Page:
A great place to prospect for gold in Central Arizona is the Lynx Creek drainage that lies near Prescott, Arizona in the Prescott National Forest. Located in Yavapai County, the creek and its tributaries account for some of the highest placer gold production in the state, with records showing over 100,000 ounces being taken out of this area since the initial discovery of gold here in 1863. Several documented discoveries of gold nuggets weighing several ounces exist, and there is likely to still be a few left to find even today. Gold can vary from good sized nuggets on down to fine gold in the creek itself.
One of the great things about this area for gold prospectors is that several miles of Lynx Creek have been withdrawn from mineral claim, meaning that these areas are open to recreational prospecting. The Forest Service does have certain rules in place, including restrictions on mechanical mining equipment such as suction dredges, highbanker, drywashers, and even sluice boxes. The Forest Service considers “recreational use” to be limited to gold panning and metal detecting. Using standard equipment such as picks and shovels are allowed, but they must be used below the high water mark. Any holes that are dug must be filled in before leaving the area.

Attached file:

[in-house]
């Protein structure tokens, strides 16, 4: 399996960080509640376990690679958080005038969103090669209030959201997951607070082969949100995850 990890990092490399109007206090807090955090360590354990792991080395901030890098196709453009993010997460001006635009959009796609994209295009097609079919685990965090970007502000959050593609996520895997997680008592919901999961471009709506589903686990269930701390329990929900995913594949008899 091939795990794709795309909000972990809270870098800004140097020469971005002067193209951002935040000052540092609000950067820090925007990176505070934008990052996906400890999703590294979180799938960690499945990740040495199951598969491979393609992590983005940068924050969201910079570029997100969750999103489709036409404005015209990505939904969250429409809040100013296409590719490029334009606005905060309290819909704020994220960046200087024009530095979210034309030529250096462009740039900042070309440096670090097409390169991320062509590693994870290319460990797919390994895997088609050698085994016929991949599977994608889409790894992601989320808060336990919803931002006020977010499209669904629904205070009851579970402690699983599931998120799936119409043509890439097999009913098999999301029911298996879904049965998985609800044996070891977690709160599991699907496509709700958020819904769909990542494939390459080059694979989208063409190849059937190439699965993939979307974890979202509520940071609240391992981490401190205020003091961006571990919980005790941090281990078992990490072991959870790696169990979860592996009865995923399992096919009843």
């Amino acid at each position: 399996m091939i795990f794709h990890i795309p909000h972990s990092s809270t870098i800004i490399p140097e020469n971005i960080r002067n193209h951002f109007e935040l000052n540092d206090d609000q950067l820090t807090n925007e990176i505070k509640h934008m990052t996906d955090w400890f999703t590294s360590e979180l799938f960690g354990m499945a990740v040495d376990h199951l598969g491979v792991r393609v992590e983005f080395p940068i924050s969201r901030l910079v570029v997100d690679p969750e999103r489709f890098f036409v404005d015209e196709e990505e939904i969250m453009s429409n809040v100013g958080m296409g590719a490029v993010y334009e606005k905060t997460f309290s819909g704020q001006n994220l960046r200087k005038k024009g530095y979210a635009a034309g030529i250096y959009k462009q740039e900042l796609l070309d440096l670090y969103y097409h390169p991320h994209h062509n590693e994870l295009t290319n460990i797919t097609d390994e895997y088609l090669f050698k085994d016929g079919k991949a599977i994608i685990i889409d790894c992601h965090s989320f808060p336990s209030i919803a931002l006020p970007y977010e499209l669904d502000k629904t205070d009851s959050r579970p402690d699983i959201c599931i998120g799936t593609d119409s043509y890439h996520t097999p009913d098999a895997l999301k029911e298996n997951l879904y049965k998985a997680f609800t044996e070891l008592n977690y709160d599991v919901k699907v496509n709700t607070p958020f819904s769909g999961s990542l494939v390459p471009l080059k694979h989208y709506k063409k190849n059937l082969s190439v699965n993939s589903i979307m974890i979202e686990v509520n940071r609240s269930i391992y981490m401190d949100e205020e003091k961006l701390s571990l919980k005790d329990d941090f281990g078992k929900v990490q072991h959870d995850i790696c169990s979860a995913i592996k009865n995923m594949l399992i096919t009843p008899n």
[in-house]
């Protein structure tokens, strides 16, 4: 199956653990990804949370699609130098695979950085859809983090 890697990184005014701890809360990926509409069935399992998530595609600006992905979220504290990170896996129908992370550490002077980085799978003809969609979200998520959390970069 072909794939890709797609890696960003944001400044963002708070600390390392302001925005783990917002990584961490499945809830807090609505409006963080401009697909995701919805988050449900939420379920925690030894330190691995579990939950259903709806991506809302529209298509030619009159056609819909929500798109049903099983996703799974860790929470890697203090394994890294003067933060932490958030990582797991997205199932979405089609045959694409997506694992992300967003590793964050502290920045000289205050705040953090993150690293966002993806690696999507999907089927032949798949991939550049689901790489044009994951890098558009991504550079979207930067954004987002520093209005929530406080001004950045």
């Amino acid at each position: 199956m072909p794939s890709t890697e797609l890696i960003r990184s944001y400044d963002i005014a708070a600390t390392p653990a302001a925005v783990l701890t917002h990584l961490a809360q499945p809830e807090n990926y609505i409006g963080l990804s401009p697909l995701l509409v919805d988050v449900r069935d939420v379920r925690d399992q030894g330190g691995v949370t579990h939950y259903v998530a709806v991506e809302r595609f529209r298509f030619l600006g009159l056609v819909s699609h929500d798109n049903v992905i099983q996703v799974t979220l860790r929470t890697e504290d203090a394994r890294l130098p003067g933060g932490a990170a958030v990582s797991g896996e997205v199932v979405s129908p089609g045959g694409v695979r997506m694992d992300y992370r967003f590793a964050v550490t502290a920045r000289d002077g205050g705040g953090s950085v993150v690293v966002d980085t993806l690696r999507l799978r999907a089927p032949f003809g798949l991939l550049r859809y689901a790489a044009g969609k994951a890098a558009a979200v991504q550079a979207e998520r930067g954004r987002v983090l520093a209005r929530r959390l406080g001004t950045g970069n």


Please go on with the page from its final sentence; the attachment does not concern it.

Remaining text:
The withdrawn area spans several miles of Lynx Creek, providing a significant area to explore and prospect. For detailed maps of the withdrawn mineral area, contact the Prescott National Forest. It is also advised that you consult them for any recent changes to regulations in the area, since rules may change since the writing of this article. Also be aware that surrounding the public gold prospecting area are many parcels of private property, and many of the surrounding mines in the area are on private land or unpatented mining claims on Forest Service land. Take care to make sure that you are prospecting in an area that is open to you.
Metal detecting in this area can be productive. With a history of large gold nuggets being found in Lynx Creek as well as many of its tributaries, a quality gold detector can be a great way to find nuggets. The area is know to have a lot of ferrous trash, so a quality VLF detector
with a good discrimination may work well here. The area has certainly been hunted hard over the years, but there is no doubt a few more nice nuggets left in the ground waiting to be found.
This region has produced more gold than anywhere else in Arizona. There are also numerous other gold districts that have produced millions of ounces of gold and other precious metals.
Additional information about gold districts and across the state can be found in this article about
gold prospecting in Arizona